UNIT-1: Basic computer organisation and design

Computer organization refers to the operational unit and their interconnection that realise the architectural specification.

Computer organization deals with how different part of a computer are organised and how various operations are performed between different part to do a specific task.

The organization of the computer is defined by its internal registers ,timing and control structure ,and set of instruction that is uses.

Instruction & Instruction Codes


Computer instructions are a set of machine language instructions that a particular processor understands and executes. A computer performs tasks on the basis of the instruction provided.

An instruction comprises of groups called fields. These fields include:

  • The Operation code (Opcode) field which specifies the operation to be performed.
  • The Address field which contains the location of the operand, i.e., register or memory location.
  • The Mode field which specifies how the operand will be located.
Computer Instructions

A basic computer has three instruction code formats which are:

  1. Memory – reference instruction
  2. Register – reference instruction
  3. Input-Output instruction

Memory – reference instruction

Computer Instructions

In Memory-reference instruction, 12 bits of memory is used to specify an address and one bit to specify the addressing mode ‘I’.

Register – reference instruction

Computer Instructions

The Register-reference instructions are represented by the Opcode 111 with a 0 in the leftmost bit (bit 15) of the instruction.

Note: The Operation code (Opcode) of an instruction refers to a group of bits that define arithmetic and logic operations such as add, subtract, multiply, shift, and compliment.

A Register-reference instruction specifies an operation on or a test of the AC (Accumulator) register.

Input-Output instruction

Computer Instructions

Just like the Register-reference instruction, an Input-Output instruction does not need a reference to memory and is recognized by the operation code 111 with a 1 in the leftmost bit of the instruction. The remaining 12 bits are used to specify the type of the input-output operation or test performed.


  • The three operation code bits in positions 12 through 14 should be equal to 111. Otherwise, the instruction is a memory-reference type, and the bit in position 15 is taken as the addressing mode I.
  • When the three operation code bits are equal to 111, control unit inspects the bit in position 15. If the bit is 0, the instruction is a register-reference type. Otherwise, the instruction is an input-output type having bit 1 at position 15.

Instruction Set Completeness

A set of instructions is said to be complete if the computer includes a sufficient number of instructions in each of the following categories:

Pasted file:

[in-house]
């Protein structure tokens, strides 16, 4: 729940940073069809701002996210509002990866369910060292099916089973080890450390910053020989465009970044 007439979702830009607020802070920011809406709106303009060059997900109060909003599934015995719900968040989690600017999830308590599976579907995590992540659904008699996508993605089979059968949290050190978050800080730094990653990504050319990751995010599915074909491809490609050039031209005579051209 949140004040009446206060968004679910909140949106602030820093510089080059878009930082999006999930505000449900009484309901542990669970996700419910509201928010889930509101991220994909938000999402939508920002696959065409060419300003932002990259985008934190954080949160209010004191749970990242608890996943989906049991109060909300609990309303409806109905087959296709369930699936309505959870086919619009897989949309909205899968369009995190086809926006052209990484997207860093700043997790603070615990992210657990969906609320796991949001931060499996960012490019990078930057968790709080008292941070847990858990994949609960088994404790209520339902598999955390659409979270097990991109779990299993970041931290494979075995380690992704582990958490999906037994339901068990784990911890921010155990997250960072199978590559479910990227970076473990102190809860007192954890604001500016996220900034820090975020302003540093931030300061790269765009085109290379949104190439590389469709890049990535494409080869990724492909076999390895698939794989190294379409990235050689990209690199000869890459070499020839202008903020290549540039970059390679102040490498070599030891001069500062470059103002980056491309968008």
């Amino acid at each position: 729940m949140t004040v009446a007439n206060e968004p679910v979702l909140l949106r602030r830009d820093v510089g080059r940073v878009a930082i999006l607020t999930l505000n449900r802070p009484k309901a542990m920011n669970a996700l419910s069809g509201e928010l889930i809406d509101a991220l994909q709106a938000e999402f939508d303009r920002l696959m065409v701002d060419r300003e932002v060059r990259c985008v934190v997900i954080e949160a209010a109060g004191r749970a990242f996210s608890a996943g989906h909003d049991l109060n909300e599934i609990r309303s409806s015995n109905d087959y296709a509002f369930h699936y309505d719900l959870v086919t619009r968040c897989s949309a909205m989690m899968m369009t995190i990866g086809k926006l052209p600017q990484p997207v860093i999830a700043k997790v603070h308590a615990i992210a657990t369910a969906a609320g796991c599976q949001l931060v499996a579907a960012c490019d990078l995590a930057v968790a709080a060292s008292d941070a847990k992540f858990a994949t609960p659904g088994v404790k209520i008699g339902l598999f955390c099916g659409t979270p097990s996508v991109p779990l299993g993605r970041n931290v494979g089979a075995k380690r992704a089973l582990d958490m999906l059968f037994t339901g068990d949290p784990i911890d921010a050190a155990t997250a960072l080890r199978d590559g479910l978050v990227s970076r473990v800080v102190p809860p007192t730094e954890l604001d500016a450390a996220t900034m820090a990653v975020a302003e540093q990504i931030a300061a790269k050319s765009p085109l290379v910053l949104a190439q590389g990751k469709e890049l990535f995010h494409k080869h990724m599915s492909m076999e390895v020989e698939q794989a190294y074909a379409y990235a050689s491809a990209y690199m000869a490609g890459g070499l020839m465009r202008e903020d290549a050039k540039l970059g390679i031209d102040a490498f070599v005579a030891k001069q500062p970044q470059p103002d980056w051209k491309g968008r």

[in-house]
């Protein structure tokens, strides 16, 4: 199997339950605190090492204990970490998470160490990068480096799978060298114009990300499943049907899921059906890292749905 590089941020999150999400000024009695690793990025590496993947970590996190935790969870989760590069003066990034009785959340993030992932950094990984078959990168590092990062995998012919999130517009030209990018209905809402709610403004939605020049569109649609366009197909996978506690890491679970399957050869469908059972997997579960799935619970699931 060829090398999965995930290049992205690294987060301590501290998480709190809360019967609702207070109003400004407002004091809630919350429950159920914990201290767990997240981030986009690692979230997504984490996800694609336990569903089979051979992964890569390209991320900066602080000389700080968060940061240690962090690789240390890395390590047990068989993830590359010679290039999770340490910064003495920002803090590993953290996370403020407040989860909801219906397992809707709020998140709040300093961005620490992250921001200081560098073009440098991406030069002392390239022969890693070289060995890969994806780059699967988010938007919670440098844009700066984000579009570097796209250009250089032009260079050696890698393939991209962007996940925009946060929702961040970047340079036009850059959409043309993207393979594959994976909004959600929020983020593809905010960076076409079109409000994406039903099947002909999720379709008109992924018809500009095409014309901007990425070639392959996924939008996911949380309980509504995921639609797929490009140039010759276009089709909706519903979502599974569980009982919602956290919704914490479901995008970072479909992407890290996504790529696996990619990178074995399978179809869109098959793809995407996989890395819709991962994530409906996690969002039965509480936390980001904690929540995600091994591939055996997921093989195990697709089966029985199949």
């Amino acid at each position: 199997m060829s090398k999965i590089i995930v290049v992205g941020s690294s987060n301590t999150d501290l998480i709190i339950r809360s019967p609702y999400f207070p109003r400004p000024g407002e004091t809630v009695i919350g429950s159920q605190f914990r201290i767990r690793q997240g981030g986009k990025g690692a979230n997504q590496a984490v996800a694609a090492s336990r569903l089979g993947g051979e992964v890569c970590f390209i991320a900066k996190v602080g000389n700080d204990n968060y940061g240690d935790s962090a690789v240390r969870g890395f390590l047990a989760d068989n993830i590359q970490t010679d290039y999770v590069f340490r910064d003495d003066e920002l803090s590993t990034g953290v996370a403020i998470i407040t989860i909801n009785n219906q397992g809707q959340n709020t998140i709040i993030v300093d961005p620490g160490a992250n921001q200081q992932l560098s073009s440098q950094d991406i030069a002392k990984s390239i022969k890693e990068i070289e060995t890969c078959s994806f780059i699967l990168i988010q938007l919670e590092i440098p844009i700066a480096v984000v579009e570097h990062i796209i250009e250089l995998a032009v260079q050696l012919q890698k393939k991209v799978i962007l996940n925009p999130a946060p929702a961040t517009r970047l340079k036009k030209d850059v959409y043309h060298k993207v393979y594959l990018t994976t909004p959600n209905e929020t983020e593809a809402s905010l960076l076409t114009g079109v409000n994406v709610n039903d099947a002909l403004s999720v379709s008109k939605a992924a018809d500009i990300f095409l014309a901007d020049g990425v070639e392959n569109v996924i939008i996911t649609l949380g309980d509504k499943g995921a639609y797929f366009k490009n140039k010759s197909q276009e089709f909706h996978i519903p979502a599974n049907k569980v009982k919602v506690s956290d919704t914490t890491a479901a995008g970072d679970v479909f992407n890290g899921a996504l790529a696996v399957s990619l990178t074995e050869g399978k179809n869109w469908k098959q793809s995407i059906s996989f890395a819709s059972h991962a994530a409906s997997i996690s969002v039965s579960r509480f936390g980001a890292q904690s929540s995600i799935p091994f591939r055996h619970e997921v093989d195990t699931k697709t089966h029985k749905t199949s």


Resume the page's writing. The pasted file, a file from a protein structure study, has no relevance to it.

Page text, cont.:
• Arithmetic, logical and shift instructions
  • A set of instructions for moving information to and from memory and processor registers.
  • Instructions which controls the program together with instructions that check status conditions.
  • Input and Output instructions

Arithmetic, logic and shift instructions provide computational capabilities for processing the type of data the user may wish to employ.

A huge amount of binary information is stored in the memory unit, but all computations are done in processor registers. Therefore, one must possess the capability of moving information between these two units.

Program control instructions such as branch instructions are used change the sequence in which the program is executed.

Input and Output instructions act as an interface between the computer and the user. Programs and data must be transferred into memory, and the results of computations must be transferred back to the user.

Instruction Cycle

A program residing in the memory unit of a computer consists of a sequence of instructions. These instructions are executed by the processor by going through a cycle for each instruction.

In a basic computer, each instruction cycle consists of the following phases:

  1. Fetch instruction from memory.
  2. Decode the instruction.
  3. Read the effective address from memory.
  4. Execute the instruction.
Instruction Cycle

Input-Output Configuration

In computer architecture, input-output devices act as an interface between the machine and the user.

Instructions and data stored in the memory must come from some input device. The results are displayed to the user through some output device.

The following block diagram shows the input-output configuration for a basic computer.

Instruction Cycle
  • The input-output terminals send and receive information.
  • The amount of information transferred will always have eight bits of an alphanumeric code.
  • The information generated through the keyboard is shifted into an input register ‘INPR’.
  • The information for the printer is stored in the output register ‘OUTR’.
  • Registers INPR and OUTR communicate with a communication interface serially and with the AC in parallel.
  • The transmitter interface receives information from the keyboard and transmits it to INPR.
  • The receiver interface receives information from OUTR and sends it to the printer serially.

Design of a Basic Computer

A basic computer consists of the following hardware components.

  1. A memory unit with 4096 words of 16 bits each
  2. Registers: AC (Accumulator), DR (Data register), AR (Address register), IR (Instruction register), PC (Program counter), TR (Temporary register), SC (Sequence Counter), INPR (Input register), and OUTR (Output register).
  3. Flip-Flops: I, S, E, R, IEN, FGI and FGO

Note: FGI and FGO are corresponding input and output flags which are considered as control flip-flops.

  1. Two decoders: a 3 x 8 operation decoder and 4 x 16 timing decoder
  2. A 16-bit common bus
  3. Control Logic Gates
  4. The Logic and Adder circuits connected to the input of AC.